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From Zimbabwe to Dakar: Africa to Africa: The difference That An Equator makes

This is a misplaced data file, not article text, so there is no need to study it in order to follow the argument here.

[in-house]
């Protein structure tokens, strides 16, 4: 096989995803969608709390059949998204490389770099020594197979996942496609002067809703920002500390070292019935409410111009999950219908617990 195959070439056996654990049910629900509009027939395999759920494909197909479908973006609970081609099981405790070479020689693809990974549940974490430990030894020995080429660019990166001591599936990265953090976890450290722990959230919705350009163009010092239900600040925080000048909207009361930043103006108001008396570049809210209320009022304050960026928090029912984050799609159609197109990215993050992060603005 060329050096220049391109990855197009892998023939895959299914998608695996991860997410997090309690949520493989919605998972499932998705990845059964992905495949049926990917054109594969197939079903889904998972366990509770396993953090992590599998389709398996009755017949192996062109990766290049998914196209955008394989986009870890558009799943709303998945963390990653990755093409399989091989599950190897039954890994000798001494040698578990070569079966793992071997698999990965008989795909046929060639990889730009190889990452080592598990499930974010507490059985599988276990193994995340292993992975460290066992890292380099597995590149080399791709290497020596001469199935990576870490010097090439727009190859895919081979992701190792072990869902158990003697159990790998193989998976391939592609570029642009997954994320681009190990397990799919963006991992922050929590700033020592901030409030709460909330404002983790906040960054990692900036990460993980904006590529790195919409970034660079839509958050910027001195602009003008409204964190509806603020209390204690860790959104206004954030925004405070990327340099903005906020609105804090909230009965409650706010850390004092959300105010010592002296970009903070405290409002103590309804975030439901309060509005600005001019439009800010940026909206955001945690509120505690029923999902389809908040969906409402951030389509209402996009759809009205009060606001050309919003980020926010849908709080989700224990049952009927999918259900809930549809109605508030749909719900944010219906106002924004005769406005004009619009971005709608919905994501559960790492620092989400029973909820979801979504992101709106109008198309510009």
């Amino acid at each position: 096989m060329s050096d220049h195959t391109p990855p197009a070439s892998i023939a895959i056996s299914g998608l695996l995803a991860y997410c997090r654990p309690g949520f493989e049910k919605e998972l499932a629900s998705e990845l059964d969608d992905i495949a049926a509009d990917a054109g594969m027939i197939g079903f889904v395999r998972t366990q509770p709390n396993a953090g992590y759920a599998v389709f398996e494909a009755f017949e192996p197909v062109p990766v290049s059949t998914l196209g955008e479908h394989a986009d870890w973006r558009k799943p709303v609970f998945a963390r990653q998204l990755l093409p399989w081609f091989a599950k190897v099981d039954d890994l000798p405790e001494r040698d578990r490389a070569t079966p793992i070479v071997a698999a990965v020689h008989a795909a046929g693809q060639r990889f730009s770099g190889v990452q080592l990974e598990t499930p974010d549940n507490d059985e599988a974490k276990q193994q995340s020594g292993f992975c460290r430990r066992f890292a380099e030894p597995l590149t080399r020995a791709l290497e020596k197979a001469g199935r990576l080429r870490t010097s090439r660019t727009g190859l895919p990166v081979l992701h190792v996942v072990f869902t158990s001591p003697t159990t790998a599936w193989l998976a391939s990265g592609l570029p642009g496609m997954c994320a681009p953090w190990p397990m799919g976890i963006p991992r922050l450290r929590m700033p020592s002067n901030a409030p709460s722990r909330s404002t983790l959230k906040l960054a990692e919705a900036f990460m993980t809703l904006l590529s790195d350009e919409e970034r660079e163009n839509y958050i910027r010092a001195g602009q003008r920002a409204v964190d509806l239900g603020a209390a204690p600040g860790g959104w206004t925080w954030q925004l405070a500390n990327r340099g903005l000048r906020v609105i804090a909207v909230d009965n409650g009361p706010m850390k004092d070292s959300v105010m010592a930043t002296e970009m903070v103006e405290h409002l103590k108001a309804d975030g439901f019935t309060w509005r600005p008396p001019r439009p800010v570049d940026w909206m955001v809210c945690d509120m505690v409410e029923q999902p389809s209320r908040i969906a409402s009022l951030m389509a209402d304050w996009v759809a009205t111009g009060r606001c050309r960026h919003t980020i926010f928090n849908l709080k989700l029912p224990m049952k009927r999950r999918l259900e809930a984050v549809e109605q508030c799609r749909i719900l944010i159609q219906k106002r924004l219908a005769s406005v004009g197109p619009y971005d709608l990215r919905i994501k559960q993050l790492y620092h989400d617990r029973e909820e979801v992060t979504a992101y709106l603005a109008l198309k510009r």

Grateful for my Zimbabwean upbringing, and amazed at how Senegal thinks I am good at buying vegetables By Mohammed Thiane In the short journey from my residence to my usual breakfast ‘boutique’, I consider how grateful I am for my Zimbabwean upbringing – open smiles and high-volume conversation have won me a reputation in this reserved Senegalese suburb. Many of my neighbours and acquaintances greet me, enthusiastically. “Americain!” they call me. They mistake my origin by my exaggerated American accent learned through TV and movies, and the many American influences we were exposed to as youth in Zimbabwe. Initially, my apparent connection to a wealthy first-world country cost me dearly. I have now learned that negotiation is commonplace – more so than in Zimbabwe. There, I was confident on how to score the best deals on daily tomatoes and greens. Here, where most of what is worn or consumed is imported, my ‘fake’ accent belies money, and prices were doubled consistently until friends and family educated me, and my use of the local languages met a certain standard. ‘Teraanga’ defines the incredible generosity and open-handedness of the Senegalese people.

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